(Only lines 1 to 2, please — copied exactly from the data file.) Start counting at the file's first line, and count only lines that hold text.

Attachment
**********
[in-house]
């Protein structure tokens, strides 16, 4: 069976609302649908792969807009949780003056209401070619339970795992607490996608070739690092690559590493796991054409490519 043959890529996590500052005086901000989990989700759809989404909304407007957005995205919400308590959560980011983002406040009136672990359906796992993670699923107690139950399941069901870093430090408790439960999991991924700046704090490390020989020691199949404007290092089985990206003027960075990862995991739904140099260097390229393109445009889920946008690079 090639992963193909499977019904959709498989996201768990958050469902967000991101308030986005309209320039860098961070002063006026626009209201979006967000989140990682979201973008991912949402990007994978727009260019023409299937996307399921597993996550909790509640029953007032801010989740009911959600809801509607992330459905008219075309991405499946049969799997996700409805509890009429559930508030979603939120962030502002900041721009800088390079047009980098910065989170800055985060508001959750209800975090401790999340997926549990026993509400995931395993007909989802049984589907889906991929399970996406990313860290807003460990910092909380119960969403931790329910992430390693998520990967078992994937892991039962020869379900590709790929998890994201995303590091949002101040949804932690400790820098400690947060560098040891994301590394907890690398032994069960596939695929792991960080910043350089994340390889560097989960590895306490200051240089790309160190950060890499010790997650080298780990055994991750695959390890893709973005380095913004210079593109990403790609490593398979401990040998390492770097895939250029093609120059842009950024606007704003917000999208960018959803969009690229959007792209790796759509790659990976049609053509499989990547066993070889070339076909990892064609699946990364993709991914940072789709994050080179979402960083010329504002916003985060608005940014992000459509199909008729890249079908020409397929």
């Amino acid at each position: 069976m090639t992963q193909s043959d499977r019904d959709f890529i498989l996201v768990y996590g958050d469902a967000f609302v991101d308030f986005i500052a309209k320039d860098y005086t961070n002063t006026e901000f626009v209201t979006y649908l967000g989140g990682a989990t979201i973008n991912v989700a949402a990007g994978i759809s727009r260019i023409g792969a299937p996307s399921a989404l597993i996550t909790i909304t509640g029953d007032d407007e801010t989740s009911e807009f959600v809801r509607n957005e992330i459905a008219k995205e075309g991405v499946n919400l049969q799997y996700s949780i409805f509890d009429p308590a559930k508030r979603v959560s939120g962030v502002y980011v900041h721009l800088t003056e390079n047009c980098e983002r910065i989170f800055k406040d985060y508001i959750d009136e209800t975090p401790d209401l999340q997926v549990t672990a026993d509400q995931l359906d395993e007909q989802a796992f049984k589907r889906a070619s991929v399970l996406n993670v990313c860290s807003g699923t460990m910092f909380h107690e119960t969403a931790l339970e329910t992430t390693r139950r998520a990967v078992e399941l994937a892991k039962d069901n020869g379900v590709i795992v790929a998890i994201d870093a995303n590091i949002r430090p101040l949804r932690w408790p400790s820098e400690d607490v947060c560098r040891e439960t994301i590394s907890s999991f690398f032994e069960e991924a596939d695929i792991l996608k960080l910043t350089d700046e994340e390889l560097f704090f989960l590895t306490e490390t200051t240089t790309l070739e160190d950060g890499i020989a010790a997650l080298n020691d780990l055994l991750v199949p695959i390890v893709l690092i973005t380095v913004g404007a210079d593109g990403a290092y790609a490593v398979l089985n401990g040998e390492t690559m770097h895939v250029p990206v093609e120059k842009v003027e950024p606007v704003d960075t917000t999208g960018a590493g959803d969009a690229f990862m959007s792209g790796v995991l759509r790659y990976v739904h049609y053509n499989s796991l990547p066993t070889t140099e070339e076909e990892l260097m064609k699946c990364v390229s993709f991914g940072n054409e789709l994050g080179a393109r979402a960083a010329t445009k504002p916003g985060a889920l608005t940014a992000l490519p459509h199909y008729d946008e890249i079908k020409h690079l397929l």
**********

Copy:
[in-house]
């Protein structure tokens, strides 16, 4: 069976609302649908792969807009949780003056209401070619339970795992607490996608070739690092690559590493796991054409490519 043959890529996590500052005086901000989990989700759809989404909304407007957005995205919400308590959560980011983002406040009136672990359906796992993670699923107690139950399941069901870093430090408790439960999991991924700046704090490390020989020691199949404007290092089985990206003027960075990862995991739904140099260097390229393109445009889920946008690079 090639992963193909499977019904959709498989996201768990958050469902967000991101308030986005309209320039860098961070002063006026626009209201979006967000989140990682979201973008991912949402990007994978727009260019023409299937996307399921597993996550909790509640029953007032801010989740009911959600809801509607992330459905008219075309991405499946049969799997996700409805509890009429559930508030979603939120962030502002900041721009800088390079047009980098910065989170800055985060508001959750209800975090401790999340997926549990026993509400995931395993007909989802049984589907889906991929399970996406990313860290807003460990910092909380119960969403931790329910992430390693998520990967078992994937892991039962020869379900590709790929998890994201995303590091949002101040949804932690400790820098400690947060560098040891994301590394907890690398032994069960596939695929792991960080910043350089994340390889560097989960590895306490200051240089790309160190950060890499010790997650080298780990055994991750695959390890893709973005380095913004210079593109990403790609490593398979401990040998390492770097895939250029093609120059842009950024606007704003917000999208960018959803969009690229959007792209790796759509790659990976049609053509499989990547066993070889070339076909990892064609699946990364993709991914940072789709994050080179979402960083010329504002916003985060608005940014992000459509199909008729890249079908020409397929």